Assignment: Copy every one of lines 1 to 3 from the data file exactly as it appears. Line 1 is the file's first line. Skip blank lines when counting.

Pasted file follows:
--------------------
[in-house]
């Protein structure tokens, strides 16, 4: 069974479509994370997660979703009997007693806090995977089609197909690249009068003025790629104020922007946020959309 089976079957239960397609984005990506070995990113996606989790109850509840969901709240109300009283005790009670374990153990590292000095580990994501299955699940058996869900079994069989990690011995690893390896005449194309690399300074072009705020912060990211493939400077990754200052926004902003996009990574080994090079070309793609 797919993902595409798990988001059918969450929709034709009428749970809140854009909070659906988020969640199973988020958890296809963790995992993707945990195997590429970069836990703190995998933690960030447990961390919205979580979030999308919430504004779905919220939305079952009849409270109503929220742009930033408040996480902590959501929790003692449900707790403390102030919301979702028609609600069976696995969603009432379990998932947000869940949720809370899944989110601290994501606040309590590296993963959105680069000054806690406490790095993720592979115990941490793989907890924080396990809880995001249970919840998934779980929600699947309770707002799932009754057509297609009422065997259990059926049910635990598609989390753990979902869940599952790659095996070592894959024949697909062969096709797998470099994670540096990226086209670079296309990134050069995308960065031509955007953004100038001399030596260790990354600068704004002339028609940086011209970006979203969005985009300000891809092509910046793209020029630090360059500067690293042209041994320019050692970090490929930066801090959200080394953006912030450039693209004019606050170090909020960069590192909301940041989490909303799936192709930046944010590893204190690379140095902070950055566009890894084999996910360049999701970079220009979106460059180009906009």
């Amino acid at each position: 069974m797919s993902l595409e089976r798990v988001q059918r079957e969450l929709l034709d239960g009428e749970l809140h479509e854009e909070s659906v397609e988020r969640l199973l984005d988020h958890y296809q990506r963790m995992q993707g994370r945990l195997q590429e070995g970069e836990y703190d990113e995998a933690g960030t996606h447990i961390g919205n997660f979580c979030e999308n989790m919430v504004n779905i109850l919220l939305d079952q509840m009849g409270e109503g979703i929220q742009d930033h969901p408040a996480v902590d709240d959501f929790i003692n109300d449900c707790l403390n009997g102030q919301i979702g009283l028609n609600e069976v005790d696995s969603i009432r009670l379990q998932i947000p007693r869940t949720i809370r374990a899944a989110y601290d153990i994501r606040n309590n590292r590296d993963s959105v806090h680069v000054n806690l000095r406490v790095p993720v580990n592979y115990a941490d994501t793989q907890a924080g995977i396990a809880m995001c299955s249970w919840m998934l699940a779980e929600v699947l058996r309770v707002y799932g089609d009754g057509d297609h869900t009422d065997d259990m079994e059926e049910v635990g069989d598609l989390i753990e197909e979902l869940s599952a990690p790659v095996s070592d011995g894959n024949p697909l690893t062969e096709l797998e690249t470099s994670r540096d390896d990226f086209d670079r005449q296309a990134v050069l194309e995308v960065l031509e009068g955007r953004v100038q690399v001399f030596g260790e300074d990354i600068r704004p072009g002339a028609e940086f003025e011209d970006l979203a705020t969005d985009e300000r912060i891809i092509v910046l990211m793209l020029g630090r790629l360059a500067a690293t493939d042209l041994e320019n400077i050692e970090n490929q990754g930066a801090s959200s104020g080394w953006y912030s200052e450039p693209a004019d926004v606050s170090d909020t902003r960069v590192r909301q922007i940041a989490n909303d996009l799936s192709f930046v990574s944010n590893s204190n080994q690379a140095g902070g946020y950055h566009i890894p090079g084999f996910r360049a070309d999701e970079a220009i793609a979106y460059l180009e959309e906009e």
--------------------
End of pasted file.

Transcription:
[in-house]
């Protein structure tokens, strides 16, 4: 069974479509994370997660979703009997007693806090995977089609197909690249009068003025790629104020922007946020959309 089976079957239960397609984005990506070995990113996606989790109850509840969901709240109300009283005790009670374990153990590292000095580990994501299955699940058996869900079994069989990690011995690893390896005449194309690399300074072009705020912060990211493939400077990754200052926004902003996009990574080994090079070309793609 797919993902595409798990988001059918969450929709034709009428749970809140854009909070659906988020969640199973988020958890296809963790995992993707945990195997590429970069836990703190995998933690960030447990961390919205979580979030999308919430504004779905919220939305079952009849409270109503929220742009930033408040996480902590959501929790003692449900707790403390102030919301979702028609609600069976696995969603009432379990998932947000869940949720809370899944989110601290994501606040309590590296993963959105680069000054806690406490790095993720592979115990941490793989907890924080396990809880995001249970919840998934779980929600699947309770707002799932009754057509297609009422065997259990059926049910635990598609989390753990979902869940599952790659095996070592894959024949697909062969096709797998470099994670540096990226086209670079296309990134050069995308960065031509955007953004100038001399030596260790990354600068704004002339028609940086011209970006979203969005985009300000891809092509910046793209020029630090360059500067690293042209041994320019050692970090490929930066801090959200080394953006912030450039693209004019606050170090909020960069590192909301940041989490909303799936192709930046944010590893204190690379140095902070950055566009890894084999996910360049999701970079220009979106460059180009906009």
């Amino acid at each position: 069974m797919s993902l595409e089976r798990v988001q059918r079957e969450l929709l034709d239960g009428e749970l809140h479509e854009e909070s659906v397609e988020r969640l199973l984005d988020h958890y296809q990506r963790m995992q993707g994370r945990l195997q590429e070995g970069e836990y703190d990113e995998a933690g960030t996606h447990i961390g919205n997660f979580c979030e999308n989790m919430v504004n779905i109850l919220l939305d079952q509840m009849g409270e109503g979703i929220q742009d930033h969901p408040a996480v902590d709240d959501f929790i003692n109300d449900c707790l403390n009997g102030q919301i979702g009283l028609n609600e069976v005790d696995s969603i009432r009670l379990q998932i947000p007693r869940t949720i809370r374990a899944a989110y601290d153990i994501r606040n309590n590292r590296d993963s959105v806090h680069v000054n806690l000095r406490v790095p993720v580990n592979y115990a941490d994501t793989q907890a924080g995977i396990a809880m995001c299955s249970w919840m998934l699940a779980e929600v699947l058996r309770v707002y799932g089609d009754g057509d297609h869900t009422d065997d259990m079994e059926e049910v635990g069989d598609l989390i753990e197909e979902l869940s599952a990690p790659v095996s070592d011995g894959n024949p697909l690893t062969e096709l797998e690249t470099s994670r540096d390896d990226f086209d670079r005449q296309a990134v050069l194309e995308v960065l031509e009068g955007r953004v100038q690399v001399f030596g260790e300074d990354i600068r704004p072009g002339a028609e940086f003025e011209d970006l979203a705020t969005d985009e300000r912060i891809i092509v910046l990211m793209l020029g630090r790629l360059a500067a690293t493939d042209l041994e320019n400077i050692e970090n490929q990754g930066a801090s959200s104020g080394w953006y912030s200052e450039p693209a004019d926004v606050s170090d909020t902003r960069v590192r909301q922007i940041a989490n909303d996009l799936s192709f930046v990574s944010n590893s204190n080994q690379a140095g902070g946020y950055h566009i890894p090079g084999f996910r360049a070309d999701e970079a220009i793609a979106y460059l180009e959309e906009e």